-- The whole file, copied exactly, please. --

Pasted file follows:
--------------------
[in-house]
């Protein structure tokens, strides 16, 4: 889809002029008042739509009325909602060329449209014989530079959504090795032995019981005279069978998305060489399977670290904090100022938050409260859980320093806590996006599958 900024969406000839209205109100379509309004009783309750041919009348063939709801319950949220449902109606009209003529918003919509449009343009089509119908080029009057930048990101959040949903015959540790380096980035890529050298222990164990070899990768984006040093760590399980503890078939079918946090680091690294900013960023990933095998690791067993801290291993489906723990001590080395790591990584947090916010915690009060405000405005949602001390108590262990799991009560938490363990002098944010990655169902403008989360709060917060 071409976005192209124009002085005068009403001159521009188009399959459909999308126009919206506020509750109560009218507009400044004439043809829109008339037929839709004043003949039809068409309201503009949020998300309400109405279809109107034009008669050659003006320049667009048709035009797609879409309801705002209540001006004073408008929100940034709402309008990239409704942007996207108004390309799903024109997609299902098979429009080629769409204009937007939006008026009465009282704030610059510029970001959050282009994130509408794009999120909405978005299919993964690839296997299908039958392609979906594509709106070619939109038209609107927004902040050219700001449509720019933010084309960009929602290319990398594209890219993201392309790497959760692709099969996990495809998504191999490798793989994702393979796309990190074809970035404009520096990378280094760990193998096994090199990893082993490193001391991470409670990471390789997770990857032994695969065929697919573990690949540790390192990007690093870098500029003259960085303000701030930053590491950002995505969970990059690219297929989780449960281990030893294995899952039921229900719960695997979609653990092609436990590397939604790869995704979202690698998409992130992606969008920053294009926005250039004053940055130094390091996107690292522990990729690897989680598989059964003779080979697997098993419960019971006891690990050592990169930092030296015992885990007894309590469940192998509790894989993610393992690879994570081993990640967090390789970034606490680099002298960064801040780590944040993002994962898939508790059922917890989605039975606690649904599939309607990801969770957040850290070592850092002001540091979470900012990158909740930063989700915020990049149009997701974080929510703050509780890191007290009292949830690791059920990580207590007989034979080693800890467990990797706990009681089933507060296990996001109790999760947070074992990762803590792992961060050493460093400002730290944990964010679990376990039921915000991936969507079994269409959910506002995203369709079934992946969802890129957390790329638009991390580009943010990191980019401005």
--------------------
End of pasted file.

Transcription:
[in-house]
């Protein structure tokens, strides 16, 4: 889809002029008042739509009325909602060329449209014989530079959504090795032995019981005279069978998305060489399977670290904090100022938050409260859980320093806590996006599958 900024969406000839209205109100379509309004009783309750041919009348063939709801319950949220449902109606009209003529918003919509449009343009089509119908080029009057930048990101959040949903015959540790380096980035890529050298222990164990070899990768984006040093760590399980503890078939079918946090680091690294900013960023990933095998690791067993801290291993489906723990001590080395790591990584947090916010915690009060405000405005949602001390108590262990799991009560938490363990002098944010990655169902403008989360709060917060 071409976005192209124009002085005068009403001159521009188009399959459909999308126009919206506020509750109560009218507009400044004439043809829109008339037929839709004043003949039809068409309201503009949020998300309400109405279809109107034009008669050659003006320049667009048709035009797609879409309801705002209540001006004073408008929100940034709402309008990239409704942007996207108004390309799903024109997609299902098979429009080629769409204009937007939006008026009465009282704030610059510029970001959050282009994130509408794009999120909405978005299919993964690839296997299908039958392609979906594509709106070619939109038209609107927004902040050219700001449509720019933010084309960009929602290319990398594209890219993201392309790497959760692709099969996990495809998504191999490798793989994702393979796309990190074809970035404009520096990378280094760990193998096994090199990893082993490193001391991470409670990471390789997770990857032994695969065929697919573990690949540790390192990007690093870098500029003259960085303000701030930053590491950002995505969970990059690219297929989780449960281990030893294995899952039921229900719960695997979609653990092609436990590397939604790869995704979202690698998409992130992606969008920053294009926005250039004053940055130094390091996107690292522990990729690897989680598989059964003779080979697997098993419960019971006891690990050592990169930092030296015992885990007894309590469940192998509790894989993610393992690879994570081993990640967090390789970034606490680099002298960064801040780590944040993002994962898939508790059922917890989605039975606690649904599939309607990801969770957040850290070592850092002001540091979470900012990158909740930063989700915020990049149009997701974080929510703050509780890191007290009292949830690791059920990580207590007989034979080693800890467990990797706990009681089933507060296990996001109790999760947070074992990762803590792992961060050493460093400002730290944990964010679990376990039921915000991936969507079994269409959910506002995203369709079934992946969802890129957390790329638009991390580009943010990191980019401005």